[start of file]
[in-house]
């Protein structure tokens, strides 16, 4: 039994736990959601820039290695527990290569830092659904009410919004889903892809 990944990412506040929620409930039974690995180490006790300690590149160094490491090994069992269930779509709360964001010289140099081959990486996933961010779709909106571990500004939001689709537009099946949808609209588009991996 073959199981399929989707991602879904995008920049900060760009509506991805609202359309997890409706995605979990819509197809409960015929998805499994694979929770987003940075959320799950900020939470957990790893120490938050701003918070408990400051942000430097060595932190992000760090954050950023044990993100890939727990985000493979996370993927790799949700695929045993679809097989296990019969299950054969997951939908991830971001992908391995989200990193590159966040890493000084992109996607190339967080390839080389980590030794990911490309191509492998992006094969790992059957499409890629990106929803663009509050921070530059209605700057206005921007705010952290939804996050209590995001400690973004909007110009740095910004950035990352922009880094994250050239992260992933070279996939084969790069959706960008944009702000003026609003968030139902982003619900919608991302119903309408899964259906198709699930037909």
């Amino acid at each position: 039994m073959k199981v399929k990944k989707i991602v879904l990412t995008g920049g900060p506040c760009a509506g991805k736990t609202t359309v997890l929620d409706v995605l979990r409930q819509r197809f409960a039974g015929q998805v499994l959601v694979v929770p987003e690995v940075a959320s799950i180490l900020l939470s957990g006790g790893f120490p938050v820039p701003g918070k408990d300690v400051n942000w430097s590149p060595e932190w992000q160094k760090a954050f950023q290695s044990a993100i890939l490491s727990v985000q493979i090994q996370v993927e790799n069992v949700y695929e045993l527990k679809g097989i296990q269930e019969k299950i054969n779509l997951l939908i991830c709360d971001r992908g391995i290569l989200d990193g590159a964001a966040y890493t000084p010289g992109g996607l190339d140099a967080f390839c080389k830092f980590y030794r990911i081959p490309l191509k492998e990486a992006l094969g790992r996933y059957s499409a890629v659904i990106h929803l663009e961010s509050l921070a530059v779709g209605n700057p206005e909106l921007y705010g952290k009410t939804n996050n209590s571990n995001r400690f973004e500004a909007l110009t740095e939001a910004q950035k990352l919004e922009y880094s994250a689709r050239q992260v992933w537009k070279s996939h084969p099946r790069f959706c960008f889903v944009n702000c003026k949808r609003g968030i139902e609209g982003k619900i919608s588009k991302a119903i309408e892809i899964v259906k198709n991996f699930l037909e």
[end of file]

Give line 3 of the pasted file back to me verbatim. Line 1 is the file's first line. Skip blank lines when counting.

């Amino acid at each position: 039994m073959k199981v399929k990944k989707i991602v879904l990412t995008g920049g900060p506040c760009a509506g991805k736990t609202t359309v997890l929620d409706v995605l979990r409930q819509r197809f409960a039974g015929q998805v499994l959601v694979v929770p987003e690995v940075a959320s799950i180490l900020l939470s957990g006790g790893f120490p938050v820039p701003g918070k408990d300690v400051n942000w430097s590149p060595e932190w992000q160094k760090a954050f950023q290695s044990a993100i890939l490491s727990v985000q493979i090994q996370v993927e790799n069992v949700y695929e045993l527990k679809g097989i296990q269930e019969k299950i054969n779509l997951l939908i991830c709360d971001r992908g391995i290569l989200d990193g590159a964001a966040y890493t000084p010289g992109g996607l190339d140099a967080f390839c080389k830092f980590y030794r990911i081959p490309l191509k492998e990486a992006l094969g790992r996933y059957s499409a890629v659904i990106h929803l663009e961010s509050l921070a530059v779709g209605n700057p206005e909106l921007y705010g952290k009410t939804n996050n209590s571990n995001r400690f973004e500004a909007l110009t740095e939001a910004q950035k990352l919004e922009y880094s994250a689709r050239q992260v992933w537009k070279s996939h084969p099946r790069f959706c960008f889903v944009n702000c003026k949808r609003g968030i139902e609209g982003k619900i919608s588009k991302a119903i309408e892809i899964v259906k198709n991996f699930l037909e």